Poisons and Poisoners: with Historical Accounts of Some Famous Mysteries in Ancient and Modern Times

By C. J. S. Thomson (Charles John Samuel)

 

Thompson, C. J. S.(1993 [1931]). Poisons and poisoners: With historical accounts of some famous mysteries in ancient and modern times. New York: Barnes & Noble.

This is an older work (1931) which was reprinted in the 1990s for a good reason. Thompson’s historical overview of poisons and poisoners is excellent. It covers the ancient world up through the 20th century in well laid out chapters. The earlier chapters discuss early plant and animal poisons used by tribes (think poison arrows) and early civilizations across the globe.

He points out that people discovered that if they shot someone with an arrow that had been previously pulled from a body, it had a more lethal effect (the arrows weren’t cleaned after being pulled from a body and helped add disease and infection to the wound). Soon folks started deliberately dipping arrows in blood and feces to make them more potent. Others used plant and animal toxins to coat their weapons.

Europe in the 16th, 17th, and 18th centuries, especially Italy, became a hot bed of poisoners as people discovered ways of eliminating the competition through nefarious ways. Italy led the way, but the techniques and formulas for effective poisons soon spread.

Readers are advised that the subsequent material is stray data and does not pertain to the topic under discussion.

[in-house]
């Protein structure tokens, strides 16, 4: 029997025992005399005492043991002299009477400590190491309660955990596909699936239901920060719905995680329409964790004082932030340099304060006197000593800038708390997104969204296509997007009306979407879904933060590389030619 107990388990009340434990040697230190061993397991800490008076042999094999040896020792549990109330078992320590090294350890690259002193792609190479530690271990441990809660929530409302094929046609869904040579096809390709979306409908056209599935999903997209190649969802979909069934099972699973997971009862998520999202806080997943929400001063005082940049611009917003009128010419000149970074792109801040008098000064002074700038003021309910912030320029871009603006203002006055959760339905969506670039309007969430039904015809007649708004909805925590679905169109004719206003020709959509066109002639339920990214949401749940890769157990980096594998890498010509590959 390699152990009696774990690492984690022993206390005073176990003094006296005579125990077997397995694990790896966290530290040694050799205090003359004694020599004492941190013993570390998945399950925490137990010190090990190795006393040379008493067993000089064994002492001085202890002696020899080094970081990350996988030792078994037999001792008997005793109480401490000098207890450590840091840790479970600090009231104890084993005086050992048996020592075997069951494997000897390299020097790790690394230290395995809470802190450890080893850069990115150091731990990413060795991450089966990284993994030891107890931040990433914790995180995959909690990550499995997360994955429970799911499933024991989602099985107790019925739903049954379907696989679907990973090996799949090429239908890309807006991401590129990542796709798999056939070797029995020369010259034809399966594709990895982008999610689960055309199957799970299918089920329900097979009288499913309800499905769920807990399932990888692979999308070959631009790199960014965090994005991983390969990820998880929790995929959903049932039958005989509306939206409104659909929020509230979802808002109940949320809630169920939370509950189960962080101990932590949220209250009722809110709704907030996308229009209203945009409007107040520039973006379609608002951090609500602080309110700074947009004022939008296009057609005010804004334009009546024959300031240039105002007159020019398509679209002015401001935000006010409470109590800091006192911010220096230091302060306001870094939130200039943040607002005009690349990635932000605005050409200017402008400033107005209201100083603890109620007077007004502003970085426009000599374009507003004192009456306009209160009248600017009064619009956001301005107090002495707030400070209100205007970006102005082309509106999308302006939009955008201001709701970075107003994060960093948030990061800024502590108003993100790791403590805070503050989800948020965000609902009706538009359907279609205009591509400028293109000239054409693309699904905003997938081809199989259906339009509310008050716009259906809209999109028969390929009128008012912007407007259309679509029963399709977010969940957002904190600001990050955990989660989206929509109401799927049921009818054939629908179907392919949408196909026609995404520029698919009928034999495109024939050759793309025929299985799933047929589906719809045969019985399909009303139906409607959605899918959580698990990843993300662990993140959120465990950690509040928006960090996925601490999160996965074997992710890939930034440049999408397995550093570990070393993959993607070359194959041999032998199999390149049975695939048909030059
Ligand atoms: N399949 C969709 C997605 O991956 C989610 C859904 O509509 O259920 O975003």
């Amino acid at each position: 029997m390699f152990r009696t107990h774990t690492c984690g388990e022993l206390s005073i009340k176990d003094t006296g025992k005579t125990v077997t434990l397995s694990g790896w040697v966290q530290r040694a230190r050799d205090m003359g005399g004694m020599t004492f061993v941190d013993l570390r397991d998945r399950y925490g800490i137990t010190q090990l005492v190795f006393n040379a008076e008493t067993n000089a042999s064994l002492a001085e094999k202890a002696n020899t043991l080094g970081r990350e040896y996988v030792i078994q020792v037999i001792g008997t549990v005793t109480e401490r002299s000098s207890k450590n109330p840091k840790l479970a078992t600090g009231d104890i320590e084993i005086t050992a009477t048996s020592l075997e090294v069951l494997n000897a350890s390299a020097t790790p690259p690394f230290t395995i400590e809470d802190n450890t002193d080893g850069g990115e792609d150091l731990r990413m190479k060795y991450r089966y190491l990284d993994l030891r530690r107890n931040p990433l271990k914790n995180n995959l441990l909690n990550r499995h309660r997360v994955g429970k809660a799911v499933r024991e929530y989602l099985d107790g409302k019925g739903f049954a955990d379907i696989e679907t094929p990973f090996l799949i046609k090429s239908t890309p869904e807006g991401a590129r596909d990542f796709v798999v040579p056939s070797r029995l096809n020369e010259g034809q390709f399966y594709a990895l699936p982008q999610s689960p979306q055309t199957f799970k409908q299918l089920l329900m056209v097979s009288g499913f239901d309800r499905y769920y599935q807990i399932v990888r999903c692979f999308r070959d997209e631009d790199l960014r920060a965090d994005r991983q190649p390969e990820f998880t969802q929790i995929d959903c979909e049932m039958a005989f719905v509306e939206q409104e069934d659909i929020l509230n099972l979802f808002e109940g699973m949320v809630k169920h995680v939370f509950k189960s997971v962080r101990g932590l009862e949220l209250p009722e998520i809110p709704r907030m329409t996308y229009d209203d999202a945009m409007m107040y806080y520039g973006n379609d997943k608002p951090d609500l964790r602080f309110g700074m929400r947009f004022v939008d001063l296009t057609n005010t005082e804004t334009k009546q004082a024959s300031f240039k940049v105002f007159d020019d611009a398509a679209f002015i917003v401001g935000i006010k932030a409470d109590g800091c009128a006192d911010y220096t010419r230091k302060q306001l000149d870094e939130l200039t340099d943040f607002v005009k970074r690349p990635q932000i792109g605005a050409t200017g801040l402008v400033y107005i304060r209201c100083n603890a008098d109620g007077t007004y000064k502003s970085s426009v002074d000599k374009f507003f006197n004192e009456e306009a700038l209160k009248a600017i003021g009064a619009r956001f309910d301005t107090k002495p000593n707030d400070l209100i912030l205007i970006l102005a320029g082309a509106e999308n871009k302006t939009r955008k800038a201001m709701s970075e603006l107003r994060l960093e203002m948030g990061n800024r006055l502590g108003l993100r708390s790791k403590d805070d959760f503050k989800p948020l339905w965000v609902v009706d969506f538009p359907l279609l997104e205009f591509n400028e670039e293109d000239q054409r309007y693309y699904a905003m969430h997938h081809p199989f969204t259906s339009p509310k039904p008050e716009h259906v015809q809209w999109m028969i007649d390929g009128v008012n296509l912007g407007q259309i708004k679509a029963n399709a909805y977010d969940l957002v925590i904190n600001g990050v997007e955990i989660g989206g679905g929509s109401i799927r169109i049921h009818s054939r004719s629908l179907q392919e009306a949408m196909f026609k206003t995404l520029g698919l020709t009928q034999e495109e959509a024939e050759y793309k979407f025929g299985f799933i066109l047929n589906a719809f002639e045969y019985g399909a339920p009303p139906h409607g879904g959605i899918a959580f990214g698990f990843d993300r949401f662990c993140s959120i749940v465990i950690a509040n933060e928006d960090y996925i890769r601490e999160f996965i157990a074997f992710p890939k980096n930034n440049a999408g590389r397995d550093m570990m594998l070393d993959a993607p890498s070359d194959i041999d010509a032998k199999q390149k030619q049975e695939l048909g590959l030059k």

In the 19th and 20th centuries Thompson gives examples of famous poison cases. Many times the poisoner had some sort of medical training which enabled them to procure and administer poisons. Also, poisons were easily obtainable for supposedly innocent purposes. Fly paper was sold with arsenic. If one soaked the paper (as one did in using it), one would get a highly toxic arsenical solution.  

This is an enjoyable jaunt through the history of poisons with the types and uses explained. In addition, some of the more memorable of famous poison cases (usually the more modern ones are from Britain) are laid out for the reader’s enlightenment.

Ten Second Staircase by Christopher Fowler

Fowler, C. (2006). Ten second staircase. New York: Bantam.

This is yet another in the Peculiar Crimes Unit (PCU) Mysteries series. Again, Fowler has us following multiple mysteries. One concerns the Leister Square Vampire—an ongoing cold case more than 30 years old. The other is a string of murders committed by someone called The Highwayman.